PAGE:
I stumbled this quote from Bill Gates:
"You should definitely send me a
resume if you can read the whole
thing." He was talking about The Art
of Programming books.. So I was pretty
curious and want to read it all but
honestly, I don't understand it at
I'm really not that highly
intellectual being.. So this should
be the reason why I can't understand
it, but I am eager to learn.. I'm
currently reading volume 1 about
fundamental algo.. So is there any
books out there that are friendly to
novice/slow people like me? So I can
build up myself and hopefully in the
future I can read Knuth's book at
if you define yourself as
not a highly intellectual being then you are setting yourself to low expectations. You got to break that mentality if you want to do something worthwhile the trouble. There should be no doubt in your mind that you can achieve something. Also, achieving it doesn't mean that you will achieve it easily.
Things worth pursuing are the ones that are difficult... and that's not a cliche. In software, engineering, on in life in general, if you want to achieve something, you got to go for the things that are hard, the things people avoid, and not settle for the lowest common denominators of things.
First, it is not clear what your CS background is. Knuth's book require a degree of maturity. Few people with a CS degree can go through it with ease. I would not expect a CS student that has just finished his first course in algorithms to actually be able to go through even a single of Knuth's book. The maturity needed to get it is just not there, and that has nothing to do with the student's mental capacity.
You need to have your basic of algorithms down cold and clear, and you need to have a fair amount of programming (work and/or scholastic) under your belt - I'd say, 40 credits on programming at least. You also need to have your CS mathematics on firm ground.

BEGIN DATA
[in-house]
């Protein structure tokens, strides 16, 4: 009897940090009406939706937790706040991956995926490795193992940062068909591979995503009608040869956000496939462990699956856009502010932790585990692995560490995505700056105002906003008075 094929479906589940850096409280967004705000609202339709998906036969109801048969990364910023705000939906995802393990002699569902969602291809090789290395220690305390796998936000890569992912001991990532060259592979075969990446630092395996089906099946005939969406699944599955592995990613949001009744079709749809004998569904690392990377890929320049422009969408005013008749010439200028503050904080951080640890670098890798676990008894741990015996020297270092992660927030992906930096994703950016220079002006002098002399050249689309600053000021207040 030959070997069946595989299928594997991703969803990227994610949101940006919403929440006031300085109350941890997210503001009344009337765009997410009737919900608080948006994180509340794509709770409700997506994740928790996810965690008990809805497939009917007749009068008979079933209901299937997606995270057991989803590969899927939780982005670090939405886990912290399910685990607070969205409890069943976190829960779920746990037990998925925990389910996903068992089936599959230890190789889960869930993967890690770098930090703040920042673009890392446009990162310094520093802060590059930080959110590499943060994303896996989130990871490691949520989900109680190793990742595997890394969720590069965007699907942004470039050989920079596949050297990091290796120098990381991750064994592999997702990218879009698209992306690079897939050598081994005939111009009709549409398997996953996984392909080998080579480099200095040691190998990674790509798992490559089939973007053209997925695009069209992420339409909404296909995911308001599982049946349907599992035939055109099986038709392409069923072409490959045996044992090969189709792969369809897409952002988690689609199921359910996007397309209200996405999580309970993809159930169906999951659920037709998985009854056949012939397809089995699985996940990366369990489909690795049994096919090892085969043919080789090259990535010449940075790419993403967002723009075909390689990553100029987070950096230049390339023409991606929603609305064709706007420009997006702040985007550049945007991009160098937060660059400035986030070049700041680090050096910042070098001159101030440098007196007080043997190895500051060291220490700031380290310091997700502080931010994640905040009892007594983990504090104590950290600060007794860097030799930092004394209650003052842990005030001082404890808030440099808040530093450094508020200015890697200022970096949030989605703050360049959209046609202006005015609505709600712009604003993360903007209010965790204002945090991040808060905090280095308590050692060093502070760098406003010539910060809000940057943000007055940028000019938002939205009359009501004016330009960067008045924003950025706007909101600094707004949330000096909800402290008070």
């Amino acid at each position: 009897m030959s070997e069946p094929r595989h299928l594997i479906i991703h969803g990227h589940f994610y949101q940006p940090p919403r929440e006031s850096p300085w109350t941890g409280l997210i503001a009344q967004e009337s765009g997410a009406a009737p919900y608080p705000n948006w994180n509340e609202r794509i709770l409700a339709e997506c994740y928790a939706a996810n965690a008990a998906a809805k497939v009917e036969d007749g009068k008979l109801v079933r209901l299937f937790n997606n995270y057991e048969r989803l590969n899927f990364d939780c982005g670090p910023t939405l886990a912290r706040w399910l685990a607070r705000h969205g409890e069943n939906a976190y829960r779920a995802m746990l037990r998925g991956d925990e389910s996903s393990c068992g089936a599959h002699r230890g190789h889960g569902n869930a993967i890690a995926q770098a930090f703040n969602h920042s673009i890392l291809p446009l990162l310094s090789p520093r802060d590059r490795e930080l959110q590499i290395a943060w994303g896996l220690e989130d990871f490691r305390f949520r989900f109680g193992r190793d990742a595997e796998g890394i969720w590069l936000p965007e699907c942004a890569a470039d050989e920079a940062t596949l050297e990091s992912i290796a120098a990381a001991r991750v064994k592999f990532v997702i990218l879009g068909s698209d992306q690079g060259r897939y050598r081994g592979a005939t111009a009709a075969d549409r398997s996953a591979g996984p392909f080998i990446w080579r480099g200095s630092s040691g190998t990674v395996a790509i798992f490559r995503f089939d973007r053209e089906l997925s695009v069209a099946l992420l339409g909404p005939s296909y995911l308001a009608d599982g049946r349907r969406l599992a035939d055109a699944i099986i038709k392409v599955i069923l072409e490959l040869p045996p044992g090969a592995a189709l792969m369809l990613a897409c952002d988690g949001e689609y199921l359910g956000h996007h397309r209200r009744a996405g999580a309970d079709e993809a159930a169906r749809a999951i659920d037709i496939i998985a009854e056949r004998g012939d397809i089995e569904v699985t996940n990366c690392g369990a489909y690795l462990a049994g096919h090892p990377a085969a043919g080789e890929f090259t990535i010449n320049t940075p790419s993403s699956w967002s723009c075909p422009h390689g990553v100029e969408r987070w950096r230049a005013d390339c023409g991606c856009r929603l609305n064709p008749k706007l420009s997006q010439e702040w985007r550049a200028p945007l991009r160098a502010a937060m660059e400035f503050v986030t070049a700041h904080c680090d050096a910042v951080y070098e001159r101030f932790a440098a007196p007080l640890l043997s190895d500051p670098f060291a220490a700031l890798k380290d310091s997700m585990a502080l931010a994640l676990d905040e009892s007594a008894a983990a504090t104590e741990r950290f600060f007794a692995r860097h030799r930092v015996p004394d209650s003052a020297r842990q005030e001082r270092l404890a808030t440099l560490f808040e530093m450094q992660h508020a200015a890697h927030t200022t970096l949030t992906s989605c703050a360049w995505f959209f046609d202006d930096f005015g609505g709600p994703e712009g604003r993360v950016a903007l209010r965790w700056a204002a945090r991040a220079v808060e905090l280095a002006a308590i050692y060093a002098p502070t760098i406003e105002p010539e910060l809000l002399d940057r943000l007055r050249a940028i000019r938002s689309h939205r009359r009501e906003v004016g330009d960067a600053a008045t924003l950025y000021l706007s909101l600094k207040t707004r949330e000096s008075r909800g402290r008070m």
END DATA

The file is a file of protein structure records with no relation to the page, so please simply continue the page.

You can't go far ahead without having a good grasp of discrete mathematics (and possibly theory of computation.)
It's not that you will need that knowledge to work on Knuth's problems, but you need a maturity to be able to go through that type of material.
First pick one book and one book only (CLRS' book as previously suggested), and work it from start to finish. When possible do programs implementing the algorithms. Don't use Java or C#, not even C++. Go to bare bones C and get the feeling of building things from bare-bone metal scraps.
Also get Knuth's book on "Concrete Mathematics" if you have not done a course in discrete mathematics and computation theory. Would be good for you to go through that book as well.
Then tackle Knuth's encyclopedia, one tome, one chapter at a time. Don't go to another chapter without having a good grasp of the first one.
I would suggest you go through volume I (fundamental algorithms) first, then volume III (searching and sorting). Those should be your immediate goals. Then, later (much later), tackle volume IV (Combinatorial Algorithms) and then Volume II (Semi-Numerical Algorithms.)
Don't feel bad if you don't get it at first. I've been trying to get through volume I and III for years (10 years now).
And you should not put so much weight on it either. Don't do it to prove something to somebody or yourself. Do it because you are intellectually interested in doing so. You can become proficient in algorithms by simply using the CLRS' book (or any of the fine grad-level books out there.)
Be pragmatic and give yourself a break. Treat going through Knuth's book as a long-term personal ambition, not as an immediate proof that you are CS material ;)
There are other more important things (career-wise) to kill yourself for ;)